It’s hard to resist anticipation with a movie like Velvet Buzzsaw. A slasher film directed by Dan Gilroy that reteams him with Rene Russo and Jake Gyllenhaal? And it satirizes the art world? It demands to be seen.
But those hoping for anything approaching the quality of Nightcrawler are in for a disappointment. Velvet Buzzsaw isn’t horrible. It’s funny, has at least one good kill scene, and is of course stacked with good lines and performances. It is also surprisingly middle of the road, not quite thought through and even a little bit boring.
The story takes place in LA’s high art scene, where everyone is a tough-talking asshole who wouldn’t survive a single visit to Target. Jake Gyllenhaal plays mighty art critic Morf Vandewalt (oh god, that name), an exalted figure who can make or break the careers throughout his industry. As such, he has the ear of everyone, including high profile agents like Rene Russo’s Rhodora Haze (that name too!) and her underling Josephina (Zawe Ashton - this time the actor's real name is the fun one), who he is also sleeping with behind the back of his boyfriend, Ed.
One day Josephina finds an older tenet of her building collapsed and dead on the floor. Upon hearing that he specifically requested all his effects be destroyed upon his death, she investigated his apartment and discovers a treasure trove of immaculate artwork that will net her a fortune. It will not surprise you to learn this art is vaguely cursed and begins murdering all those who profit from it, which is basically everyone.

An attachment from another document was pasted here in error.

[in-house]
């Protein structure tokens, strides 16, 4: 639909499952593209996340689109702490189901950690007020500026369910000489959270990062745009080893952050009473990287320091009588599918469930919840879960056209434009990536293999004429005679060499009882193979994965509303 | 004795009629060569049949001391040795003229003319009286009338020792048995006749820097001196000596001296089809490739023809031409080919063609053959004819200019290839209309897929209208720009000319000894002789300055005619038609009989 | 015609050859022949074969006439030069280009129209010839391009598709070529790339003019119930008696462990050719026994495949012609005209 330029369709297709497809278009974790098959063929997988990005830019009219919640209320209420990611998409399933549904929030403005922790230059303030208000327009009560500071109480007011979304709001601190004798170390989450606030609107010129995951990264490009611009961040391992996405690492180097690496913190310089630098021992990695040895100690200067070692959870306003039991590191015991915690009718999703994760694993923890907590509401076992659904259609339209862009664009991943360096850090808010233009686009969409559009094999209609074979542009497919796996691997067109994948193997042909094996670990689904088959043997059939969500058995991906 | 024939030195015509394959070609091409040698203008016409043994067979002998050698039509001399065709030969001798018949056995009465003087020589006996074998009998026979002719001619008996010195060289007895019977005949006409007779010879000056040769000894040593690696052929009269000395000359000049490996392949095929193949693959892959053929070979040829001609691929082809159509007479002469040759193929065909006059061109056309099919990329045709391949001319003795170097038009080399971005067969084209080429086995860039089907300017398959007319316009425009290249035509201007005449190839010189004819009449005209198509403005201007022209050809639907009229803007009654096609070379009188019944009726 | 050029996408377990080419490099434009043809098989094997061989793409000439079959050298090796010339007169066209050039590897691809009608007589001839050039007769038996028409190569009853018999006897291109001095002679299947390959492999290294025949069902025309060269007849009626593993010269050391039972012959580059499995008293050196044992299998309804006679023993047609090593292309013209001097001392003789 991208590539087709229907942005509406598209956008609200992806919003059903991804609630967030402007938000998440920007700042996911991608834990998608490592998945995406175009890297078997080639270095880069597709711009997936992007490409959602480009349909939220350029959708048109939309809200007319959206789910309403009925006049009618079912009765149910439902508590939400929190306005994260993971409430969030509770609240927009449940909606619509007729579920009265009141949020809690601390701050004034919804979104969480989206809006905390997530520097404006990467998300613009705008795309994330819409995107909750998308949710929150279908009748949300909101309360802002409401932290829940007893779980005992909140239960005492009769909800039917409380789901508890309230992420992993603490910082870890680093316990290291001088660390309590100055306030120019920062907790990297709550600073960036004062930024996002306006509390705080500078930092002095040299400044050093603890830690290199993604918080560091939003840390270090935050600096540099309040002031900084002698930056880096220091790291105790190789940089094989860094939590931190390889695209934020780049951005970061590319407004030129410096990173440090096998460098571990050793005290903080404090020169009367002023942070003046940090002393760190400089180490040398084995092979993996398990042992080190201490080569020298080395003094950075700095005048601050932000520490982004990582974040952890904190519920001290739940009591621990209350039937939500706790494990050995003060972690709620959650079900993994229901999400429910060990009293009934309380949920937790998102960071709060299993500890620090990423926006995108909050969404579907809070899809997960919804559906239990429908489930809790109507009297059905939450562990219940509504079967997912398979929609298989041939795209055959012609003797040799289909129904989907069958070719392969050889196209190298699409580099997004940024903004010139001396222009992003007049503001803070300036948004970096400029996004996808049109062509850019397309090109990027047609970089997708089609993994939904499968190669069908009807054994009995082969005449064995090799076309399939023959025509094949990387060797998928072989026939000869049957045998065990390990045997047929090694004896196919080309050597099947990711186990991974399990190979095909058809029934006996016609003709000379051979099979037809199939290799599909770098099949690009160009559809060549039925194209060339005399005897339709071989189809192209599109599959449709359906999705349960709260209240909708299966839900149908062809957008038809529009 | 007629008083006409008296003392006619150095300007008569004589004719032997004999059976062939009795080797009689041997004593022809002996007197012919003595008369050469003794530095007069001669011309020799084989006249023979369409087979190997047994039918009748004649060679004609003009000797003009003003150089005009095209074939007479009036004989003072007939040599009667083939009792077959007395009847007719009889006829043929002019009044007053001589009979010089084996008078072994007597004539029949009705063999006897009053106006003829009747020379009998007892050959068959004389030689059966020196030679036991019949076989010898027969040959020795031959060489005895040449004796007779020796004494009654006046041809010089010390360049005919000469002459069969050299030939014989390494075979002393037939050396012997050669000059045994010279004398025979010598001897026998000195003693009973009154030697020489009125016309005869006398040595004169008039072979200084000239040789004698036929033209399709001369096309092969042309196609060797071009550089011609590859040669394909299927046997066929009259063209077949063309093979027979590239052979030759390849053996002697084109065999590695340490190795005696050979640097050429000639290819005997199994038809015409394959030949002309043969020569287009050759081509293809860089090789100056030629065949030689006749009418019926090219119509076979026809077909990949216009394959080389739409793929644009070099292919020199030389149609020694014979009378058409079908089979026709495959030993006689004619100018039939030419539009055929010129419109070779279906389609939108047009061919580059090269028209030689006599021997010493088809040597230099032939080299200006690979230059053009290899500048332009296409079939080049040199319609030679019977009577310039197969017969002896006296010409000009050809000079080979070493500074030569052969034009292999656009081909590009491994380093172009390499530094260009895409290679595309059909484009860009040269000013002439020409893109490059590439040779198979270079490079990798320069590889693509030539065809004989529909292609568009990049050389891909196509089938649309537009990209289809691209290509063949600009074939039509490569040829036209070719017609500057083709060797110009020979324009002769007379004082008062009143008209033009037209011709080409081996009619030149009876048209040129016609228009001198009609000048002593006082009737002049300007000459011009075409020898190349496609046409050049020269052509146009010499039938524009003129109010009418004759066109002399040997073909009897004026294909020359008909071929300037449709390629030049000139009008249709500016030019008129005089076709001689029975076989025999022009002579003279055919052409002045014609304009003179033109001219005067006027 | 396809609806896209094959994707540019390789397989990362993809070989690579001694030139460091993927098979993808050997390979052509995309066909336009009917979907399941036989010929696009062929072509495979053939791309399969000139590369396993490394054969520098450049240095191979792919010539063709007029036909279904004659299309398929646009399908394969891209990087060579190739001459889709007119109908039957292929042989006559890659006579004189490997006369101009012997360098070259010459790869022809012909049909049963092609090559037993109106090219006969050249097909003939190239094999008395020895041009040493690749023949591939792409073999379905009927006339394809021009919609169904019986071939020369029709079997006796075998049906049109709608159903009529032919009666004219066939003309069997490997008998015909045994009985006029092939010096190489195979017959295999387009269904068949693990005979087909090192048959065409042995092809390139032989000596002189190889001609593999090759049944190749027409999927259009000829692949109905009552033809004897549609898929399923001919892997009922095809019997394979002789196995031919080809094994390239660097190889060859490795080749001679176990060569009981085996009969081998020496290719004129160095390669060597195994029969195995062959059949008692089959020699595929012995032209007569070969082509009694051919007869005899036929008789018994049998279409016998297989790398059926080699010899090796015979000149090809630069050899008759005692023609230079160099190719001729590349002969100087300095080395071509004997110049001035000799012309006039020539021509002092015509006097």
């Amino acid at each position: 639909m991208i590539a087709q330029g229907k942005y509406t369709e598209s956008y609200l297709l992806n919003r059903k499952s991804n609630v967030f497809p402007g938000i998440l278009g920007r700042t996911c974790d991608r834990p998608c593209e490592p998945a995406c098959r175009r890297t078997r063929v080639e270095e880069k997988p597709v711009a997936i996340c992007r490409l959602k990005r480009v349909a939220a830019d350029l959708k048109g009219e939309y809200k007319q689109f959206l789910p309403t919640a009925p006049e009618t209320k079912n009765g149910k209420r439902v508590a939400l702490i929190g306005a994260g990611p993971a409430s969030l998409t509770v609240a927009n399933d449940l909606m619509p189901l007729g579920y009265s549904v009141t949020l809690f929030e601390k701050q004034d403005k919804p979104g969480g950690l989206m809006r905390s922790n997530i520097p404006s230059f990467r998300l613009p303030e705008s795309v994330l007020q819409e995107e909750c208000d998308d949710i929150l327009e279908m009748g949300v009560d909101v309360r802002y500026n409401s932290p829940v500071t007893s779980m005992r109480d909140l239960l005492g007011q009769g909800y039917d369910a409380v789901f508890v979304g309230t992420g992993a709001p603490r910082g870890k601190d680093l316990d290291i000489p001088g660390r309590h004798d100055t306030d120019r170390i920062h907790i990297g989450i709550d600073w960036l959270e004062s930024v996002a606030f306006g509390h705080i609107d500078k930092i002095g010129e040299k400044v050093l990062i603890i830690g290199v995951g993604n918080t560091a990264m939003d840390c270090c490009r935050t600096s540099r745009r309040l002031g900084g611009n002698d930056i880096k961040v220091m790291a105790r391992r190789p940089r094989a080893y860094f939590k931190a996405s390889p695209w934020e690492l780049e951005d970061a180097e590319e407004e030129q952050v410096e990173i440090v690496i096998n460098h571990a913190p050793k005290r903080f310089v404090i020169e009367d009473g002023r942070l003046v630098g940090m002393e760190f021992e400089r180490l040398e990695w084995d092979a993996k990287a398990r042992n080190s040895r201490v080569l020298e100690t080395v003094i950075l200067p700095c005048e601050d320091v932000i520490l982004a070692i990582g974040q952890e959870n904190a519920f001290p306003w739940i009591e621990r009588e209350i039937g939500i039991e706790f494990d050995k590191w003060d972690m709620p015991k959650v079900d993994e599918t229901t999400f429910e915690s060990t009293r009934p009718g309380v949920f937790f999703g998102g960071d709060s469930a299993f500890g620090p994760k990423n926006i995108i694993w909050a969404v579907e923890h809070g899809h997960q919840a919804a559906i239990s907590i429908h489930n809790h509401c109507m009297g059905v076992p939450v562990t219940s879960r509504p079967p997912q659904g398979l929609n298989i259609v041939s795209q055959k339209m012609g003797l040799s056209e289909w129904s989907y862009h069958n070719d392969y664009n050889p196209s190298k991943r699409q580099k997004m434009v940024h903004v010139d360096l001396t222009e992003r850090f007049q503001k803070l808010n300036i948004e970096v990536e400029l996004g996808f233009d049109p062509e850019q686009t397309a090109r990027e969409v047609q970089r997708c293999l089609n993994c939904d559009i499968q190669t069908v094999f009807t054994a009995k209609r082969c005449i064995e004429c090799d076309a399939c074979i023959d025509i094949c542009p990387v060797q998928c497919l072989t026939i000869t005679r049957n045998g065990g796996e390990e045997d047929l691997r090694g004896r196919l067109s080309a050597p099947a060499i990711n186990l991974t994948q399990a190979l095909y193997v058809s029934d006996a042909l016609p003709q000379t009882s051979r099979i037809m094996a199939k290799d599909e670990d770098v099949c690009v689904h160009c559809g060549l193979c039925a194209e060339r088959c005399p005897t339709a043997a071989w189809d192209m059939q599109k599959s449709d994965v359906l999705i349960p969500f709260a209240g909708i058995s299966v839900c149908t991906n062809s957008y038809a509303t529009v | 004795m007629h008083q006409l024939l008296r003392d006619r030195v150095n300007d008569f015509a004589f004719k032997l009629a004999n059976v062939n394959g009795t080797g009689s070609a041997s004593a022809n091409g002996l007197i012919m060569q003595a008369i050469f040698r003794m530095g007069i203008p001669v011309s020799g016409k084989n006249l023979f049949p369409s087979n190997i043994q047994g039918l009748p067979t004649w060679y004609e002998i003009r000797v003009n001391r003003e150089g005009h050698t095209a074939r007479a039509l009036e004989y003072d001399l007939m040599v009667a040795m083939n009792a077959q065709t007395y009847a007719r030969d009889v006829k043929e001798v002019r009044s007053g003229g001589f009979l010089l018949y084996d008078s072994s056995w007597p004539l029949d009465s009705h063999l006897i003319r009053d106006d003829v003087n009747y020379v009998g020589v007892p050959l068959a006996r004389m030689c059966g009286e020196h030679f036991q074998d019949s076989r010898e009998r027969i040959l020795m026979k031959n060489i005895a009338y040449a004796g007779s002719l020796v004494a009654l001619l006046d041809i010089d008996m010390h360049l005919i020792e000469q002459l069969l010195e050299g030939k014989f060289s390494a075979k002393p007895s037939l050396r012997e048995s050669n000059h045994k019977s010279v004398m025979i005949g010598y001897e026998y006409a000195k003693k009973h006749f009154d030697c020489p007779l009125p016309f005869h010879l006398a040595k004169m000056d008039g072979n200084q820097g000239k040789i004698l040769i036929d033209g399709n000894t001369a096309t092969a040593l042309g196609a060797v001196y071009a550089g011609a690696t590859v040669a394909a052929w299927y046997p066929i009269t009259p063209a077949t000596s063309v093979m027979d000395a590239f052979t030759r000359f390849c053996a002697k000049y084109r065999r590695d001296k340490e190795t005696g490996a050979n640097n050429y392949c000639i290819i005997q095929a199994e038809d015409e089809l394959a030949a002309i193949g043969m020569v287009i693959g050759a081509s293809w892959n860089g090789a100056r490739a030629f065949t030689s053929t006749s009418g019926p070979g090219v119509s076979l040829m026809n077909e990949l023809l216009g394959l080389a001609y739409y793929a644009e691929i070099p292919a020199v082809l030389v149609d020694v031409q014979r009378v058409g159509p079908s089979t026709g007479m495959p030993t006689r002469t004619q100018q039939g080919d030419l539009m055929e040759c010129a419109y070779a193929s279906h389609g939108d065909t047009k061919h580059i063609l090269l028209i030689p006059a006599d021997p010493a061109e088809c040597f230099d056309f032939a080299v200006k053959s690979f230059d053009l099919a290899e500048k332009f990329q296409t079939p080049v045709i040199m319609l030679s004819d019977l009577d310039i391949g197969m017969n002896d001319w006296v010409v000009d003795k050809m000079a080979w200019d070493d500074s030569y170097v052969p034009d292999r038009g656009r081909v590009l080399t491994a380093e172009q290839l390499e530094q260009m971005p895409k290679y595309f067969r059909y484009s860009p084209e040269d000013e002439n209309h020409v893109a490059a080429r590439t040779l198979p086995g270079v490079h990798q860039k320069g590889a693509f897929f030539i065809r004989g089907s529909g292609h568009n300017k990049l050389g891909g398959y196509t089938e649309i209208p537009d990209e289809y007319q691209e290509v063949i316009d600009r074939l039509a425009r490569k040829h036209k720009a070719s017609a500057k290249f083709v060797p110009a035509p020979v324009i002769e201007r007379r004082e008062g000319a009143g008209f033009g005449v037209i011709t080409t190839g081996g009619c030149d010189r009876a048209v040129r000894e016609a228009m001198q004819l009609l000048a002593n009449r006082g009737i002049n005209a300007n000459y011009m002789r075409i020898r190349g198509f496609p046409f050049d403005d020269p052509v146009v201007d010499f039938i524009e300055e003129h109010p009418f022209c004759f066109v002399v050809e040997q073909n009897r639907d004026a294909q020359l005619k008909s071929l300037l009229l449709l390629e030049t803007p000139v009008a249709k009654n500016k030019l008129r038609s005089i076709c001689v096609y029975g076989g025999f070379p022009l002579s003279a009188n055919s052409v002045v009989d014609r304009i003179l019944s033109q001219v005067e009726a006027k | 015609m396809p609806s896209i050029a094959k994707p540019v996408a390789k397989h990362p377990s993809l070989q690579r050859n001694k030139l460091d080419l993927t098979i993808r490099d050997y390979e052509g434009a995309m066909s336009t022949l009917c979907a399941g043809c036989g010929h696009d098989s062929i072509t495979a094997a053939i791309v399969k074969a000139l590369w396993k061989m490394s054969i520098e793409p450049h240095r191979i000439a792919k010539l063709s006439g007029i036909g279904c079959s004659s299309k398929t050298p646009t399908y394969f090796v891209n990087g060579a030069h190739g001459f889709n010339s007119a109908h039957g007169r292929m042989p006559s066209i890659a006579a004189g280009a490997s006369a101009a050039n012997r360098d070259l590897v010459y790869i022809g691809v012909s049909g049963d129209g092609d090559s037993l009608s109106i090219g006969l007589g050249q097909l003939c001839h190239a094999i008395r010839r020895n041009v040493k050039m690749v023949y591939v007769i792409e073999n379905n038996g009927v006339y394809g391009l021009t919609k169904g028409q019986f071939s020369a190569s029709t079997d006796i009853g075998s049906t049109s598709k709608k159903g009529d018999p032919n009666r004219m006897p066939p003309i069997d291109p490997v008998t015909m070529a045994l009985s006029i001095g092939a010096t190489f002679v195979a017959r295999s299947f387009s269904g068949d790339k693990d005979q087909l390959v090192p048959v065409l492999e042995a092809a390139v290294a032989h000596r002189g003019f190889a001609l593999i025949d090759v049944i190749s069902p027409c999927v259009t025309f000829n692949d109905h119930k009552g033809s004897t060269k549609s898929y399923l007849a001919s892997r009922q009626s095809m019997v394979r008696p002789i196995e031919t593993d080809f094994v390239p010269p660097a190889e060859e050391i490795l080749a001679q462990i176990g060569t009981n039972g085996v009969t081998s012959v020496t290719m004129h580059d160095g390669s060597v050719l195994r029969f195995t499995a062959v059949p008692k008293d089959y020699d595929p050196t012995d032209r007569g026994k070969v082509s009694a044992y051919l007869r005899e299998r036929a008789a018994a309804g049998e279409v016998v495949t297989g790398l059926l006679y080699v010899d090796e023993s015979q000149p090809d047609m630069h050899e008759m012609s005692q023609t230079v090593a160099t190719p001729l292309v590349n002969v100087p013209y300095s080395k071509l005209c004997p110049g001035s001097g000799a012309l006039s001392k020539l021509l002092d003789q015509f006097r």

Which is fine as everyone in this movie is an asshole. That’s certainly not a dealbreaker with a slasher film, but because Gilroy is making a high-profile slasher film, we spend way too much time with these miserable people and their problems before the film really gets going wiping them out. There are also too many of them. Again, that’s part of supplying a death count, but a couple characters (namely those played by John Malkovich and Daveed Diggs) take up valuable time without contributing much to the plot. Gilroy could have overcome this by leaning on the horror aspects but he’s far too timid with the kills. The only exception loses points for being a bit too derivative of Phantasm to truly impress.
But like I said, Velvet Buzzsaw is a medium film, not totally bad. The script, while feeling a bit rushed structurally, is filled with great, hateful and whiny lines of dialog throughout. It succeeds mostly as a comedy about horrible people who get what they deserve. The nicest character, played by Stranger Things’ Natalia Dyer, gets the film’s greatest running gag, and it’s hard not to love Gyllenhaal when he starts to get unhinged. The various dings at the art world range from obvious to sublime; all are appreciated though.
We all freaked out when the Velvet Buzzsaw trailer hit. The movie does not approach that hype, but it isn’t a total loss either. Its Netflix release seems appropriate as it’s worth seeing but not if viewing it requires much effort.